|MadSci Network: Neuroscience|
Hello, and thank you for sending your question to the MadSci Network! Your question is very good, and it shows you are a good researcher. Congratulations! Your teacher is VERY wrong. First of all, a person who is blind can still hear all sounds, and there is no problem for a blind person to learn language. In fact, most blind people learn language better, because they focus on listening and they are not distracted by visual information. The only problem a blind person has is access to written information, and that problem is solved by reading information in braille, or if the person can see a little bit then larger print might help, or by using a computer that changes printed information to a spoken voice, or by having a person read the information by voice. Second, if a person is totally deaf (unable to hear speech sounds at all, even with the best hearing aids), that person used to have problems hearing languge IN THE PAST. But that is not true anymore. Today, there is a kind of technology known as the "cochlear implant." The cochlear implant replaces the function of the microscopic "hair cells" in the cochlea in a deaf person's inner ear. When a deaf person gets and uses a cochlear implant properly, and with the proper training, the deaf person can hear and learn the speech sounds of spoken language AT ANY AGE, after the adjustment period. TODAY, cochlear implants are given to deaf children as young as one year old, all over the world. Those deaf children with cochlear implants can hear everything, they learn language through their ear (auditorily), and they speak very clearly, just like a mildly hard of hearing child. Deaf and blind (deaf-blind or deafblind) children do not need to be like Helen Keller anymore. TODAY, deaf-blind children get cochlear implants, and they can hear all sounds and they learn language naturally, and the deaf-blind children of today have very clear and understandable voices. Many deaf-blind children of TODAY are also playing music, listening to radio and television, listening to recorded books and to computers that talk to them by computer voices, talking on the telephone with their friends and families, and participating very well in general society, and they do not have any large problems communicating with other people. TODAY'S deaf-blind children still cannot see, but they now can hear everything, and they can learn to listen to language and speak language. Researchers are also now working to make a "visual implant" that will allow blind people to see well in the future. But that research is not ready yet for blind people. The good news is that the cochlear implant is working very well for all deaf people, and deaf people, even deaf adults, do not need to stay deaf anymore. Every nation of the world now has cochlear implant centers, and research shows that a deaf person CAN LEARN TO LISTEN after they get their cochlear implant, at any age. It takes an average of four years for a deaf child to go through the process of learning language after the child gets a cochlear implant, and for adults it might take a bit longer, but ALL deaf people with cochlear implants DO LEARN HOW TO LISTEN, and they HEAR ALL SOUNDS. They just need to have the proper Auditory-Verbal training to use their cochlear implants effectively. The cochlear implant technology was first researched in France, many years ago. In the 1980s, the first working cochlear implant was developed at House Ear Institute in Los Angeles, California, USA. In the past 20+ years, the cochlear implant technology has been rapidly improved, and now there are three world manufacturers of cochlear implants for deaf people: The Advanced Bionics Corporation in California, which makes the CLARION high-technology and high- stimulation cochlear implants (and which works directly with House Ear Institute); the Cochlear Corporation in Australia, which makes the NUCLEUS cochlear implant; and the Med-El Corporation in Europe, which makes the COMBI- 40+ cochlear implant. Helen Keller was deafened by Spinal Meningitis when she was about 6 months old. People who become deaf from Spinal Meningitis have special problems in their inner ear, caused by scar tissue and too much growth of bone in their cochlea in their inner ear, so her ear doctor would choose the cochlear implant that Helen could receive, at a cochlear implant center near where Helen lives. If Helen Keller was 6 months old today in Iran, her parents would be taught to use Cued Speech (Cued Language) [see http://www.ncsa.org] to teach Helen the Iranian language, and then when Helen becomes 12 months old, she would get a cochlear implant from her ear doctor. Helen would grow up hearing ALL sounds, and she would be able to hear and speak Iranian, and any other world language, very normally. Helen would also learn braille and she would be able to understand computer voices, human voices, and read books recorded on audiotapes, listen to and enjoy all music, and she would have a much better life today than she had in the past. For more information about cochlear implants, go to the following websites: http://www.bionicear.com , http://www.cochlear.com , and http://www.medel.com . If you wish to see a videotape about children, including deaf-blind children, who use cochlear implants, go to the website at http://www.oraldeafed.org and click on the "Free Videos" section. You can order a 60-minute film on their website for free, and other materials, and they will send it to you by mail. Thank you for sending your question to the MadSci Network, and we hope that you, and your young friends, all continue your curiosity and your love of research for the rest of your life.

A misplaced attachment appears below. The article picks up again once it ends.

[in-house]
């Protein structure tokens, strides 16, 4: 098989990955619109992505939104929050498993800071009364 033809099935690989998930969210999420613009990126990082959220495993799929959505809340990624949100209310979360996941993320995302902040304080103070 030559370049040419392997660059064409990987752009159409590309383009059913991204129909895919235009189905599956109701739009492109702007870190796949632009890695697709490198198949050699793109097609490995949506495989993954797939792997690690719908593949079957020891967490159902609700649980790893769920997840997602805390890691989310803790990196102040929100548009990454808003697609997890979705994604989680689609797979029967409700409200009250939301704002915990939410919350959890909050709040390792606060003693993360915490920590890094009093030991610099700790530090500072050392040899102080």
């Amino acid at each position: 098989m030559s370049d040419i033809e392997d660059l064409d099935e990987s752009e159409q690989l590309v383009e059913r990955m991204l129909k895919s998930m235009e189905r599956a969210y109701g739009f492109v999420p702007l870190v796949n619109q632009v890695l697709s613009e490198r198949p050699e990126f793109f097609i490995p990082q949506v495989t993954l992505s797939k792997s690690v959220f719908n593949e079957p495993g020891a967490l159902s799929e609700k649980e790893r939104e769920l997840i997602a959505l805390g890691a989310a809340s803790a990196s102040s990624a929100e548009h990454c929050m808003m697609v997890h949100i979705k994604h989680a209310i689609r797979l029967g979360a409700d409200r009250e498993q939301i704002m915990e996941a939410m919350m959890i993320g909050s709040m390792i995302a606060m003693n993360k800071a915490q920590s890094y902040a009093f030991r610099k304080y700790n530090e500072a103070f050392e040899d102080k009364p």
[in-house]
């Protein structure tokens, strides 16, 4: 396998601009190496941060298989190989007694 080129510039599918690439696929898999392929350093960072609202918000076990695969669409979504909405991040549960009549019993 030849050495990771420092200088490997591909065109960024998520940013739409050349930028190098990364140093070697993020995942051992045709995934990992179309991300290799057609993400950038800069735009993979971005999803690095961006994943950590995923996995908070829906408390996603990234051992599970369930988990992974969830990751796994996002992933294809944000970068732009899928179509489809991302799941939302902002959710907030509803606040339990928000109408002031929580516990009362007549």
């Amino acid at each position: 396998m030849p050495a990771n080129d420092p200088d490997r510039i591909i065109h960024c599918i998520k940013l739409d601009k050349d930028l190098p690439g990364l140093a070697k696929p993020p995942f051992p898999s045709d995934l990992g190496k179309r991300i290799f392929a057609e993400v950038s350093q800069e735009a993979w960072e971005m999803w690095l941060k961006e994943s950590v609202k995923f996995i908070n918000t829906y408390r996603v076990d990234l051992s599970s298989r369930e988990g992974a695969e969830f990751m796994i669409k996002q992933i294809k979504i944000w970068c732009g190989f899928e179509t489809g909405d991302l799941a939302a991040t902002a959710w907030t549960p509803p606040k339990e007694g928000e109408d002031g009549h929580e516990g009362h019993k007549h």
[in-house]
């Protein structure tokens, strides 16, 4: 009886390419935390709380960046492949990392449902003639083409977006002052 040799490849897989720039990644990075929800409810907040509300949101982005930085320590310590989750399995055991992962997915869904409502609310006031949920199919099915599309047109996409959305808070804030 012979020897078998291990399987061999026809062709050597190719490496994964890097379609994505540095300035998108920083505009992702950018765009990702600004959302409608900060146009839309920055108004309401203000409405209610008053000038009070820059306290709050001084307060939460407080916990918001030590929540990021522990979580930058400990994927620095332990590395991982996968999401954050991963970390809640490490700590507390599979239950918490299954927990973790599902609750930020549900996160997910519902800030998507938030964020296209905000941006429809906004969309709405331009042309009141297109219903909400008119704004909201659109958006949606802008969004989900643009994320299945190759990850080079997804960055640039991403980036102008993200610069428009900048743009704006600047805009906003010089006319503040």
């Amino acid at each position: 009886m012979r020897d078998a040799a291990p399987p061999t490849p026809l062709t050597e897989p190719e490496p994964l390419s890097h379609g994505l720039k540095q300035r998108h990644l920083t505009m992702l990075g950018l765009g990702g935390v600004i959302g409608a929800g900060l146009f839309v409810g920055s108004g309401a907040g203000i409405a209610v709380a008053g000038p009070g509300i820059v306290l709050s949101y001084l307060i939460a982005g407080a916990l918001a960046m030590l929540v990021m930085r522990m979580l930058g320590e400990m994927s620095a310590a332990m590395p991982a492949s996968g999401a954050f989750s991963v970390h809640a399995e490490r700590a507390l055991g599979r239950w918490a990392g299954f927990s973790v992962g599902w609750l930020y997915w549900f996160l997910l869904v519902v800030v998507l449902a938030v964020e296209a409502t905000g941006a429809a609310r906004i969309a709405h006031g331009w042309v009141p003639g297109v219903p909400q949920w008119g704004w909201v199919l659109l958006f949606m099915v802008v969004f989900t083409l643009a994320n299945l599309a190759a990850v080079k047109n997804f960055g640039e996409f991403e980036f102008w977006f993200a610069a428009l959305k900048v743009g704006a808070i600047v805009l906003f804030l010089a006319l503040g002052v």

Try the links in the MadSci Library for more information on Neuroscience.